Publication Date



There are a variety of ways in which educational leaders and aspiring leaders in religious education may be supported in their own learning for leadership. In recent times much attention has been devoted to school leadership preparation in a variety of contexts. A range of systemic approaches to supporting educational leadership preparation and development has involved linking certain types of preparation to career structures. A growing trend occurring in many education systems links the attainment of a higher education degree to the career structure for leaders and aspiring leaders. This paper reports on the preliminary findings of a short term research project which sought to identify how those enrolled in tertiary studies might be supported in their learning for leadership in religious education. The participants in the study were leaders and aspiring leaders in primary and secondary schools enrolled in a Masters in Religious Education course. From the perspective of the participants the preliminary findings suggested that they can be supported in their studies through opportunities for mentoring, leadership development and networking. The findings are significant in that they provide insights from participants who have the potential to assist curriculum design reform and the delivery of such programs. Ultimately such reforms should be oriented towards meeting the perceived needs of lifelong learners and make opportunities for continuing education even more relevant for leaders and aspiring leaders particularly in religious education.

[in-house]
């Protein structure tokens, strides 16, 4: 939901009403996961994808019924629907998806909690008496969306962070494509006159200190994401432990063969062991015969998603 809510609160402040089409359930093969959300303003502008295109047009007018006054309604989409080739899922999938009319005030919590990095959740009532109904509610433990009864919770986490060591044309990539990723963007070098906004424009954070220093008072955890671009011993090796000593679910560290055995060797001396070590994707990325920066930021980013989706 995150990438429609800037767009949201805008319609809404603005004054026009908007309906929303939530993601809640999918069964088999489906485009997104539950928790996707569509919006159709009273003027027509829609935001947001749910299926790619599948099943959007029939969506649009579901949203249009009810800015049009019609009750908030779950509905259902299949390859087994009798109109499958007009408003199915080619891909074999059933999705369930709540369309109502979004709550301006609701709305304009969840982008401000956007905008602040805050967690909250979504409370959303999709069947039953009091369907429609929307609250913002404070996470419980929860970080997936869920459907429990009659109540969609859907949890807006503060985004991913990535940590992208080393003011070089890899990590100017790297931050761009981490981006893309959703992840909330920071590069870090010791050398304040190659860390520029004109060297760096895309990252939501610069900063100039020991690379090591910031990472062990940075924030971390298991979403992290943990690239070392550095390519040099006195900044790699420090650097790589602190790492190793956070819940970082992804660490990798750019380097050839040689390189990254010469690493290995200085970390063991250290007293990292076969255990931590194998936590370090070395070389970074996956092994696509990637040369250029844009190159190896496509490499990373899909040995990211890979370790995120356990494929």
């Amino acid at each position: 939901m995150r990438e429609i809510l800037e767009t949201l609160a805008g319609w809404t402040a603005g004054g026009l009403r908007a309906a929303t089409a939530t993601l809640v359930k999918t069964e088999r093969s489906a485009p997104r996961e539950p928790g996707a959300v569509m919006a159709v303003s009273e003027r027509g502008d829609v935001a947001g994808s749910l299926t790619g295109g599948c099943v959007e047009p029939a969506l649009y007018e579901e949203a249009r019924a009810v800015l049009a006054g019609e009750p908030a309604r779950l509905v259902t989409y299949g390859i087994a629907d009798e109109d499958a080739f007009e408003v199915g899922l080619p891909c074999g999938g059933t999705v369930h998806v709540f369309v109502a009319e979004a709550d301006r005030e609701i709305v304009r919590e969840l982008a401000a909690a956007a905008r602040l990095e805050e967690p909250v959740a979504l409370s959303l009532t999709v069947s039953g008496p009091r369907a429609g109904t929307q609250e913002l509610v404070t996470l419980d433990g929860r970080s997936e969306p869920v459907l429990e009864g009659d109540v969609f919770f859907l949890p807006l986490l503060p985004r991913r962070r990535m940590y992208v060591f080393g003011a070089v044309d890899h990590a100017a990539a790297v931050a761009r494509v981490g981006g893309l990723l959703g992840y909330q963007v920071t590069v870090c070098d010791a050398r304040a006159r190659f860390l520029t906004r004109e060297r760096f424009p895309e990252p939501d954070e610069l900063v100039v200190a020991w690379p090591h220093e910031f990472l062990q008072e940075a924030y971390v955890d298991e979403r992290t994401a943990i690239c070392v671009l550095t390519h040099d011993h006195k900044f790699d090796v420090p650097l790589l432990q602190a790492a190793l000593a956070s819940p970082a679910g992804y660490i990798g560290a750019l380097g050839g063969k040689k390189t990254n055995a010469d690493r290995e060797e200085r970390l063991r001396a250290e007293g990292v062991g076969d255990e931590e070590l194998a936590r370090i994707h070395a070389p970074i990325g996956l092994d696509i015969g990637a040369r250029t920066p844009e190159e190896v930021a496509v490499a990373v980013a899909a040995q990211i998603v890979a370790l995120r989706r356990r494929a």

School of Education

Document Type

Open Access Journal Article

Access Rights

Open Access

Included in

Education Commons